Your Soul Food Lovers' Newsletter


Volume #021

- Happy Fourth of July


Welcome New Friends
What’s New!
Feature Article: Fourth of July Recipes
Soul Food Column - Gas or Charcoal Grill,
Which do you prefer?
Cassandra’s Cooking Tips
Soul Food Care Package
Soul Food Resource Center (New)
Link to Your Gift: New Trends in Soul Food Cooking



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Fourth of July Recipes

By Cassandra Harrell

Many Americans will be firing up the grill to celebrate this fourth of July holiday. There is nothing like the smoky smell of grilled food during this special time of the year. If you plan on grilling, the possibilities are endless when it comes to what to grill. From chicken to burgers, to vegetables, grilling makes it possible for everyone to enjoy and it’s a great opportunity to eat healthier while cutting fat and unwanted calories from your menu.

Most people who grill will tell you that grilling first start with great ingredients, whether its beef, chicken, pork, or vegetables, the quality must be good along with having great recipes to ensure that your food will come out just right.

This is also the perfect time of year to stop by your local farmer’s market for great buys on fresh vegetables for your grilling needs.

Below are great grilling recipes for your picnic. I have also included a wonderful rub recipe that is great on beef, pork or chicken. Also, check out my Tips Section for great ideas on grilling this fourth of July and the Soul Food Column on selecting that perfect grill. Enjoy your day!


4 pounds country style pork ribs
1 medium onion, chopped
2 garlic cloves, minced
1/4 cup vegetable oil
1 cup ketchup
1/4 cup packed brown sugar
1/4 cup cider vinegar
1/4 cup hot pepper sauce
2 tablespoons Worcestershire sauce
2 tablespoons prepared mustard

Place ribs in a greased 13-in. x 9-in. x 2-in. baking dish. Cover and bake at 350 degrees F for 1-1/2 hours or until no longer pink. Meanwhile, in a large saucepan, saute the onion and garlic in oil until tender.

Stir in the remaining ingredients; bring to a boil. Reduce heat; simmer, uncovered, for 15 minutes, stirring occasionally. Set aside.

Drain ribs. Grill, covered, over indirect low heat for 45 minutes, turning once. Baste with barbecue sauce. Grill 15 minutes longer or until meat is tender, turning and basting frequently.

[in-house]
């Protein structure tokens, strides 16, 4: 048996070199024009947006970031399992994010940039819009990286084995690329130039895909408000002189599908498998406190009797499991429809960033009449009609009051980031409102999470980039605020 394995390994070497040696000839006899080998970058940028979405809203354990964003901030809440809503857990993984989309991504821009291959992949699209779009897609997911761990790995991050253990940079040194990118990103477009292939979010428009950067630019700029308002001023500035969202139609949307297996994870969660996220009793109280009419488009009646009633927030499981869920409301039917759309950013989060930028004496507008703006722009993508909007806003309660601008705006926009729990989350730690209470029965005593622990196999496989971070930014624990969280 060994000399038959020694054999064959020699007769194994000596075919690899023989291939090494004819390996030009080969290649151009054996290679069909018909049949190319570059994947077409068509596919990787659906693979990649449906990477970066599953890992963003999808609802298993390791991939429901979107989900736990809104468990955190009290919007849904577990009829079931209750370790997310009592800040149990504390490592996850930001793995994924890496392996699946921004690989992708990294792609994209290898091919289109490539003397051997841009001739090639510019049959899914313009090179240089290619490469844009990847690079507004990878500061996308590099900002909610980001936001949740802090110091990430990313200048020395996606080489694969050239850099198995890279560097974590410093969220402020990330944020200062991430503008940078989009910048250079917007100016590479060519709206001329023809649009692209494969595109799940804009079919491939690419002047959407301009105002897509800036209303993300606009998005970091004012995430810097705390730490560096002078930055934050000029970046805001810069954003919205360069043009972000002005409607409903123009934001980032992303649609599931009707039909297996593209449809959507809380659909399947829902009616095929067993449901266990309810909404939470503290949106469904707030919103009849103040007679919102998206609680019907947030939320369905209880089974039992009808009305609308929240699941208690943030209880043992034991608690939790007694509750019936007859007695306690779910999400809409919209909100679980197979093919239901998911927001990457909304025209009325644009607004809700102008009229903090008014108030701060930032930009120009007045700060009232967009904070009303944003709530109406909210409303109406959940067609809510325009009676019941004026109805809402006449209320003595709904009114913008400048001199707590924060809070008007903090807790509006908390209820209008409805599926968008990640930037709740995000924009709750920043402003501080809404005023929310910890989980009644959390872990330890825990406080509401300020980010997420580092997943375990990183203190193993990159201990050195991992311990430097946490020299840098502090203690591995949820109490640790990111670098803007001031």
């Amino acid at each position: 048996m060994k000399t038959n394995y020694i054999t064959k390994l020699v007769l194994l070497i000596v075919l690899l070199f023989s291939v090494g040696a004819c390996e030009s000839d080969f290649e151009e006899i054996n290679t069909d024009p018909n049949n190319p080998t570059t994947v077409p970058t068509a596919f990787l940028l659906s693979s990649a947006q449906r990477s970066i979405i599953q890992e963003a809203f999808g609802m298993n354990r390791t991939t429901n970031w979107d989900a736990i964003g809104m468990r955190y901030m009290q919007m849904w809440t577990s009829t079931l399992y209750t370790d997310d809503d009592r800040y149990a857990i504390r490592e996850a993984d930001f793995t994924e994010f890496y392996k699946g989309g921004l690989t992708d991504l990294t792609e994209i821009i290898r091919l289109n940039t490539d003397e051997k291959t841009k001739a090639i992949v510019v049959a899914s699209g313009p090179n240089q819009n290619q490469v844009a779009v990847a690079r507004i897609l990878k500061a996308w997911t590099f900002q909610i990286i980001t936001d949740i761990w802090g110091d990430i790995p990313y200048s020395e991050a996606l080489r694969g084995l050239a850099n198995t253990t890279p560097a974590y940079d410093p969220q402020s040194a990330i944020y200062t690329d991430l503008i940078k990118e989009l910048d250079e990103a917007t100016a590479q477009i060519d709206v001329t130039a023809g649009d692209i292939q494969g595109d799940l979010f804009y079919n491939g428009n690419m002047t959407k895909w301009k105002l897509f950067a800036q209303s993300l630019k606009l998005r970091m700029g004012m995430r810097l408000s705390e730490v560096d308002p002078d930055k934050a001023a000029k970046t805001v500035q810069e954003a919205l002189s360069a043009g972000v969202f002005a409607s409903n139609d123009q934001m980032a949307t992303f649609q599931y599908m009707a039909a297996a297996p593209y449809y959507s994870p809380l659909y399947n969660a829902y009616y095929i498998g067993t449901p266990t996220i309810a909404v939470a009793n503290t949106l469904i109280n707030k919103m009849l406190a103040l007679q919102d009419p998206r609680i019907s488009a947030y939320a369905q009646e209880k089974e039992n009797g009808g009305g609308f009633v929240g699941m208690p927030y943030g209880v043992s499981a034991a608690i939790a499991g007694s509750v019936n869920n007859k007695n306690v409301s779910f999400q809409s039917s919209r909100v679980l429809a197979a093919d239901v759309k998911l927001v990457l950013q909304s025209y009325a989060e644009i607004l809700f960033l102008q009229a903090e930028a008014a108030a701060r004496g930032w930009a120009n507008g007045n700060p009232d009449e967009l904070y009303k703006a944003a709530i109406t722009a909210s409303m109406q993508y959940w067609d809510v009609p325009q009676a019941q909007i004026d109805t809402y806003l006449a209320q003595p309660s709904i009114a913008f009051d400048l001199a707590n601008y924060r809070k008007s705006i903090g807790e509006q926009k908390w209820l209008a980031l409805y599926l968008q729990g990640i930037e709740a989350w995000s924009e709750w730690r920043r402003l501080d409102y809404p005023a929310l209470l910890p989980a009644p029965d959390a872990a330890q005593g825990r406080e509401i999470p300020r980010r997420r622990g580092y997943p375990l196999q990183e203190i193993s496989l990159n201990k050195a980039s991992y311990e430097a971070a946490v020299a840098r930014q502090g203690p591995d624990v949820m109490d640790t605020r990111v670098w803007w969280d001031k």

3/4 cup soy sauce
1/4 cup lemon juice
1 tablespoon chili sauce
1 tablespoon brown sugar
1/4 teaspoon garlic powder
6 rib or loin pork chops (3/4 inch thick)

In a large re-sealable plastic bag or shallow glass container, combine the first five ingredients; mix well. Remove 1/4 cup for basting and refrigerate. Add pork chops to remaining marinade; turn to coat. Cover and refrigerate for 3 hours or overnight, turning once.

Drain chops, discarding marinade. Grill, covered, over medium-hot heat for 4 minutes. Turn; baste with reserved marinade. Grill 4-7 minutes longer or until juices run clear.

4 ears sweet corn, in husks
1/4 cup butter, softened
2 tablespoons minced fresh parsley
1/4 cup grated Parmesan cheese

Carefully peel back husks from corn to within 1 in. of bottom; remove silk. Combine the butter and parsley; spread over corn. Rewrap corn in husks and secure with string. Soak in cold water for 20 minutes; drain.

Grill corn, covered, over medium heat for 20-25 minutes or until tender, turning often. Serve with Parmesan cheese.

Nutrition Facts: 1 ear of corn (prepared with reduced-fat butter) equals 196 calories, 9 g fat (5 g saturated fat), 24 mg cholesterol, 186 mg sodium, 28 g carbohydrate, 4 g fiber, 8 g protein. Diabetic Exchanges: 2 starch, 1 fat.

2 tablespoons light brown sugar
1 1/2 teaspoons Basil Leaves
1 1/2 teaspoons Garlic Salt
1/2 teaspoon Seasoned Salt
1/8 teaspoon Ground Red Pepper
2 tablespoons olive oil
8 asparagus spears, ends trimmed
1 medium red green pepper, cut lengthwise into 6 strips
1 medium zucchini, cut lengthwise into 1/2-inch slices
1 medium yellow squash, cut lengthwise into 1/2-inch slices